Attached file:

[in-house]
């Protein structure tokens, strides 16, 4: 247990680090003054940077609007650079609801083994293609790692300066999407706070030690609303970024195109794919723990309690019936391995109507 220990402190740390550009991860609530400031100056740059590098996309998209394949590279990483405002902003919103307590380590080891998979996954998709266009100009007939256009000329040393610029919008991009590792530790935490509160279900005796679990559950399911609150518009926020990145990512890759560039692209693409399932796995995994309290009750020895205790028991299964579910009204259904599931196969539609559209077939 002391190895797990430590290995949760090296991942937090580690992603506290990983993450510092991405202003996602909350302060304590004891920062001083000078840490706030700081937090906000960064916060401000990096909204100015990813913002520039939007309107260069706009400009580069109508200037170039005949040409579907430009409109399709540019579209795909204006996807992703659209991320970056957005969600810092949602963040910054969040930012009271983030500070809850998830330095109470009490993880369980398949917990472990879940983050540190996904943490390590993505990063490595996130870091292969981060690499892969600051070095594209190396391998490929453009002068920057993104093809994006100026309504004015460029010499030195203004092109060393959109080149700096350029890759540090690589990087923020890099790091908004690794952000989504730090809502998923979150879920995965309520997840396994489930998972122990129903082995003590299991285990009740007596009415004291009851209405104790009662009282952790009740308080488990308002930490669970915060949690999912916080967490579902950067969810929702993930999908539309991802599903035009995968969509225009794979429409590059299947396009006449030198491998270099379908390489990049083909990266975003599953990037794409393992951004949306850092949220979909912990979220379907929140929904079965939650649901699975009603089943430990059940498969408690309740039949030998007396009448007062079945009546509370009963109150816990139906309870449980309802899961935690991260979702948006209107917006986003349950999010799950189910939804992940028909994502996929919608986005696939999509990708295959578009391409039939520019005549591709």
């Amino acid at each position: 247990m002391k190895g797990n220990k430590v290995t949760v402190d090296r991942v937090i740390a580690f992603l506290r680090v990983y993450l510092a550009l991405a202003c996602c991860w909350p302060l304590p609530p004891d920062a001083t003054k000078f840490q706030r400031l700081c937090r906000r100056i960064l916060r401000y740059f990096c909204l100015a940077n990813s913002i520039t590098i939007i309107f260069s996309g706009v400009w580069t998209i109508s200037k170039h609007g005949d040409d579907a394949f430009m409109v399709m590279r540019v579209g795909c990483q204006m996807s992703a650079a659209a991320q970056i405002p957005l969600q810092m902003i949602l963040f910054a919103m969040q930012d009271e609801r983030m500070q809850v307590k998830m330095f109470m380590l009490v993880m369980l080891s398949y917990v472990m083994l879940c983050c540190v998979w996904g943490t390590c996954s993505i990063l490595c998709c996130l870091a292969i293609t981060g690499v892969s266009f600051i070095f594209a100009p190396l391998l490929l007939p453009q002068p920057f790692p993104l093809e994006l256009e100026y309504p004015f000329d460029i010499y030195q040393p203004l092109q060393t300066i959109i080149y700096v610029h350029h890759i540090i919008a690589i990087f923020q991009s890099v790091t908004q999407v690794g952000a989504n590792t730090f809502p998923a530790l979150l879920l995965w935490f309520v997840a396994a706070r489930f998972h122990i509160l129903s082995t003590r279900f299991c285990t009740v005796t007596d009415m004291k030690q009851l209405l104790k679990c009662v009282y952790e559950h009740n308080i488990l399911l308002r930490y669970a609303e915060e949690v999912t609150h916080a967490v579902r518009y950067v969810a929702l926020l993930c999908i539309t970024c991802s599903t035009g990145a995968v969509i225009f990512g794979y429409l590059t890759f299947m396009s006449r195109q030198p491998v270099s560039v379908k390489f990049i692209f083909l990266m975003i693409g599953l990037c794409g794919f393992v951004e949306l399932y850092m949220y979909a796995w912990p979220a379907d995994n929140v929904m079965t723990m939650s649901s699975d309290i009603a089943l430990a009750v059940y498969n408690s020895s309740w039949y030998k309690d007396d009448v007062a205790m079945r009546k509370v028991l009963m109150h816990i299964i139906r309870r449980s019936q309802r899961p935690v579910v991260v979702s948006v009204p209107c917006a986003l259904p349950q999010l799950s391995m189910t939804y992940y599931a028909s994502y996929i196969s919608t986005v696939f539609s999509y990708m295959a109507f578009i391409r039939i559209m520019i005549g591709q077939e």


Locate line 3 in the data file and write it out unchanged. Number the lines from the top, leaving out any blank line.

């Amino acid at each position: 247990m002391k190895g797990n220990k430590v290995t949760v402190d090296r991942v937090i740390a580690f992603l506290r680090v990983y993450l510092a550009l991405a202003c996602c991860w909350p302060l304590p609530p004891d920062a001083t003054k000078f840490q706030r400031l700081c937090r906000r100056i960064l916060r401000y740059f990096c909204l100015a940077n990813s913002i520039t590098i939007i309107f260069s996309g706009v400009w580069t998209i109508s200037k170039h609007g005949d040409d579907a394949f430009m409109v399709m590279r540019v579209g795909c990483q204006m996807s992703a650079a659209a991320q970056i405002p957005l969600q810092m902003i949602l963040f910054a919103m969040q930012d009271e609801r983030m500070q809850v307590k998830m330095f109470m380590l009490v993880m369980l080891s398949y917990v472990m083994l879940c983050c540190v998979w996904g943490t390590c996954s993505i990063l490595c998709c996130l870091a292969i293609t981060g690499v892969s266009f600051i070095f594209a100009p190396l391998l490929l007939p453009q002068p920057f790692p993104l093809e994006l256009e100026y309504p004015f000329d460029i010499y030195q040393p203004l092109q060393t300066i959109i080149y700096v610029h350029h890759i540090i919008a690589i990087f923020q991009s890099v790091t908004q999407v690794g952000a989504n590792t730090f809502p998923a530790l979150l879920l995965w935490f309520v997840a396994a706070r489930f998972h122990i509160l129903s082995t003590r279900f299991c285990t009740v005796t007596d009415m004291k030690q009851l209405l104790k679990c009662v009282y952790e559950h009740n308080i488990l399911l308002r930490y669970a609303e915060e949690v999912t609150h916080a967490v579902r518009y950067v969810a929702l926020l993930c999908i539309t970024c991802s599903t035009g990145a995968v969509i225009f990512g794979y429409l590059t890759f299947m396009s006449r195109q030198p491998v270099s560039v379908k390489f990049i692209f083909l990266m975003i693409g599953l990037c794409g794919f393992v951004e949306l399932y850092m949220y979909a796995w912990p979220a379907d995994n929140v929904m079965t723990m939650s649901s699975d309290i009603a089943l430990a009750v059940y498969n408690s020895s309740w039949y030998k309690d007396d009448v007062a205790m079945r009546k509370v028991l009963m109150h816990i299964i139906r309870r449980s019936q309802r899961p935690v579910v991260v979702s948006v009204p209107c917006a986003l259904p349950q999010l799950s391995m189910t939804y992940y599931a028909s994502y996929i196969s919608t986005v696939f539609s999509y990708m295959a109507f578009i391409r039939i559209m520019i005549g591709q077939e």